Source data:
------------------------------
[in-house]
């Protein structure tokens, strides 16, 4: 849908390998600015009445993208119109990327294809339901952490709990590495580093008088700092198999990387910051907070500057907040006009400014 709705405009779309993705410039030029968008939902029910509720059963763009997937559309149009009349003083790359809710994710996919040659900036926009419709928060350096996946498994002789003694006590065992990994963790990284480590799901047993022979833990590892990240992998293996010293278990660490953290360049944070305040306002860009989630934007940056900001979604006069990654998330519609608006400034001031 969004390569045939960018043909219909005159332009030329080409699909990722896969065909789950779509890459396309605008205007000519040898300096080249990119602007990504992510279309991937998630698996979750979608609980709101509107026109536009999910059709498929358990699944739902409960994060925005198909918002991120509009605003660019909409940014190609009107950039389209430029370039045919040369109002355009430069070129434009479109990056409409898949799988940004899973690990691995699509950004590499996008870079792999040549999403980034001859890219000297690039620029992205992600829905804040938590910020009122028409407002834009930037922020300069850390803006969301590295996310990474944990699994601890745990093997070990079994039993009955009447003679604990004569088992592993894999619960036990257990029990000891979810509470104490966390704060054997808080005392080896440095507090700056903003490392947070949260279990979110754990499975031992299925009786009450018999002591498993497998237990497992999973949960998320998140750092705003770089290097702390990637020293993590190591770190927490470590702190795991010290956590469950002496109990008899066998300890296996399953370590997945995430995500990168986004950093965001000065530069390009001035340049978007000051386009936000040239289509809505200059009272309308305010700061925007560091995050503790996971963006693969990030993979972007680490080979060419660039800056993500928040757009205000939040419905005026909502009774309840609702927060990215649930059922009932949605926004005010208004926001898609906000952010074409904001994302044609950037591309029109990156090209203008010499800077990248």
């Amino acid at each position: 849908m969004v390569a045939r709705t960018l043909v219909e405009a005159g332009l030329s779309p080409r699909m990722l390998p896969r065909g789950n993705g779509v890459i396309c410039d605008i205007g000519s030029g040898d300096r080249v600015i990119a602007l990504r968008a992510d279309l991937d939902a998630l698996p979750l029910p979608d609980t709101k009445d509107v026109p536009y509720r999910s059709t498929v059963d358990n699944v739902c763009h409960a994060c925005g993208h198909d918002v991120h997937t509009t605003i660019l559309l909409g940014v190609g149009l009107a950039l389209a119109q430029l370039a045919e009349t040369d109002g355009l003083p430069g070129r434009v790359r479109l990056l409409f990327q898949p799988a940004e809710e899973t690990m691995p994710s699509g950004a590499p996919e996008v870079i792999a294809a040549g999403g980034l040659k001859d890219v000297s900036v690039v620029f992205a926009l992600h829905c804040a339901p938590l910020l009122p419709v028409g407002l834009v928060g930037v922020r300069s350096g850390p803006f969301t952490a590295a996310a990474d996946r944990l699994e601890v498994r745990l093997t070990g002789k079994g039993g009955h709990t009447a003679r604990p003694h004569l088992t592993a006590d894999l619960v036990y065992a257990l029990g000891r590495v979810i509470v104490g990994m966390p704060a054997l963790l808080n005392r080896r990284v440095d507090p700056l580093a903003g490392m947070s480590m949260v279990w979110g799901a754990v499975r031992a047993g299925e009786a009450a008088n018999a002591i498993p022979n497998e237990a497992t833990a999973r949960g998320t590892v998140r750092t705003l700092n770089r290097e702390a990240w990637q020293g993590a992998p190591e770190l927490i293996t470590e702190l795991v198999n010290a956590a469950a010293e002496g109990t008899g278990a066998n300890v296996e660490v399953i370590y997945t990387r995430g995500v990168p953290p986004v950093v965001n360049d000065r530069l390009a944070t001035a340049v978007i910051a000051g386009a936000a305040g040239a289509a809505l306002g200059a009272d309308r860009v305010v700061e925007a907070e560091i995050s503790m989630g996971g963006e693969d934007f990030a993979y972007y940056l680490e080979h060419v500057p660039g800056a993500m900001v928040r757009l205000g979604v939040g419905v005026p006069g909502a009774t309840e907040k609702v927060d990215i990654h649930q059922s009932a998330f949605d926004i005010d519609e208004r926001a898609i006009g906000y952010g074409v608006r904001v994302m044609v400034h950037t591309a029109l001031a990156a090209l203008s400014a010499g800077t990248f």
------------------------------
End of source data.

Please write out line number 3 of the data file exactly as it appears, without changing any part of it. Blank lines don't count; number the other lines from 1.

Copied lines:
């Amino acid at each position: 849908m969004v390569a045939r709705t960018l043909v219909e405009a005159g332009l030329s779309p080409r699909m990722l390998p896969r065909g789950n993705g779509v890459i396309c410039d605008i205007g000519s030029g040898d300096r080249v600015i990119a602007l990504r968008a992510d279309l991937d939902a998630l698996p979750l029910p979608d609980t709101k009445d509107v026109p536009y509720r999910s059709t498929v059963d358990n699944v739902c763009h409960a994060c925005g993208h198909d918002v991120h997937t509009t605003i660019l559309l909409g940014v190609g149009l009107a950039l389209a119109q430029l370039a045919e009349t040369d109002g355009l003083p430069g070129r434009v790359r479109l990056l409409f990327q898949p799988a940004e809710e899973t690990m691995p994710s699509g950004a590499p996919e996008v870079i792999a294809a040549g999403g980034l040659k001859d890219v000297s900036v690039v620029f992205a926009l992600h829905c804040a339901p938590l910020l009122p419709v028409g407002l834009v928060g930037v922020r300069s350096g850390p803006f969301t952490a590295a996310a990474d996946r944990l699994e601890v498994r745990l093997t070990g002789k079994g039993g009955h709990t009447a003679r604990p003694h004569l088992t592993a006590d894999l619960v036990y065992a257990l029990g000891r590495v979810i509470v104490g990994m966390p704060a054997l963790l808080n005392r080896r990284v440095d507090p700056l580093a903003g490392m947070s480590m949260v279990w979110g799901a754990v499975r031992a047993g299925e009786a009450a008088n018999a002591i498993p022979n497998e237990a497992t833990a999973r949960g998320t590892v998140r750092t705003l700092n770089r290097e702390a990240w990637q020293g993590a992998p190591e770190l927490i293996t470590e702190l795991v198999n010290a956590a469950a010293e002496g109990t008899g278990a066998n300890v296996e660490v399953i370590y997945t990387r995430g995500v990168p953290p986004v950093v965001n360049d000065r530069l390009a944070t001035a340049v978007i910051a000051g386009a936000a305040g040239a289509a809505l306002g200059a009272d309308r860009v305010v700061e925007a907070e560091i995050s503790m989630g996971g963006e693969d934007f990030a993979y972007y940056l680490e080979h060419v500057p660039g800056a993500m900001v928040r757009l205000g979604v939040g419905v005026p006069g909502a009774t309840e907040k609702v927060d990215i990654h649930q059922s009932a998330f949605d926004i005010d519609e208004r926001a898609i006009g906000y952010g074409v608006r904001v994302m044609v400034h950037t591309a029109l001031a990156a090209l203008s400014a010499g800077t990248f």